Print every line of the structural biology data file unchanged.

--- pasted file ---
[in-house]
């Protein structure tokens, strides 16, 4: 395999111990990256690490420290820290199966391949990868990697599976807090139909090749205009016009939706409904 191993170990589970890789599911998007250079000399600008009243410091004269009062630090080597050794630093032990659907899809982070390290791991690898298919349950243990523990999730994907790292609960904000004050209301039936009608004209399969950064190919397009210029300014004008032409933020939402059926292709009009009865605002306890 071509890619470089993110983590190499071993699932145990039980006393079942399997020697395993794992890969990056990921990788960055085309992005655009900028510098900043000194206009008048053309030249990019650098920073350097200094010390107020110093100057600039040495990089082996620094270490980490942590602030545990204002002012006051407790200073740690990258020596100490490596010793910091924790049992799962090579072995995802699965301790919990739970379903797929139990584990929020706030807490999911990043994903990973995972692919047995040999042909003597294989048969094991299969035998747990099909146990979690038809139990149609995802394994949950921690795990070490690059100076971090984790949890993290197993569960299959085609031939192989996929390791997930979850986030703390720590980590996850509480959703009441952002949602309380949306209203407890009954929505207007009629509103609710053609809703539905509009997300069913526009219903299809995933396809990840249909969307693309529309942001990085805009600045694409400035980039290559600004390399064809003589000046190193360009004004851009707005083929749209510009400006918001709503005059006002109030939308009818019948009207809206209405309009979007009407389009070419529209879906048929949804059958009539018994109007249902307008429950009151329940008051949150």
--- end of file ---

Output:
[in-house]
């Protein structure tokens, strides 16, 4: 395999111990990256690490420290820290199966391949990868990697599976807090139909090749205009016009939706409904 191993170990589970890789599911998007250079000399600008009243410091004269009062630090080597050794630093032990659907899809982070390290791991690898298919349950243990523990999730994907790292609960904000004050209301039936009608004209399969950064190919397009210029300014004008032409933020939402059926292709009009009865605002306890 071509890619470089993110983590190499071993699932145990039980006393079942399997020697395993794992890969990056990921990788960055085309992005655009900028510098900043000194206009008048053309030249990019650098920073350097200094010390107020110093100057600039040495990089082996620094270490980490942590602030545990204002002012006051407790200073740690990258020596100490490596010793910091924790049992799962090579072995995802699965301790919990739970379903797929139990584990929020706030807490999911990043994903990973995972692919047995040999042909003597294989048969094991299969035998747990099909146990979690038809139990149609995802394994949950921690795990070490690059100076971090984790949890993290197993569960299959085609031939192989996929390791997930979850986030703390720590980590996850509480959703009441952002949602309380949306209203407890009954929505207007009629509103609710053609809703539905509009997300069913526009219903299809995933396809990840249909969307693309529309942001990085805009600045694409400035980039290559600004390399064809003589000046190193360009004004851009707005083929749209510009400006918001709503005059006002109030939308009818019948009207809206209405309009979007009407389009070419529209879906048929949804059958009539018994109007249902307008429950009151329940008051949150």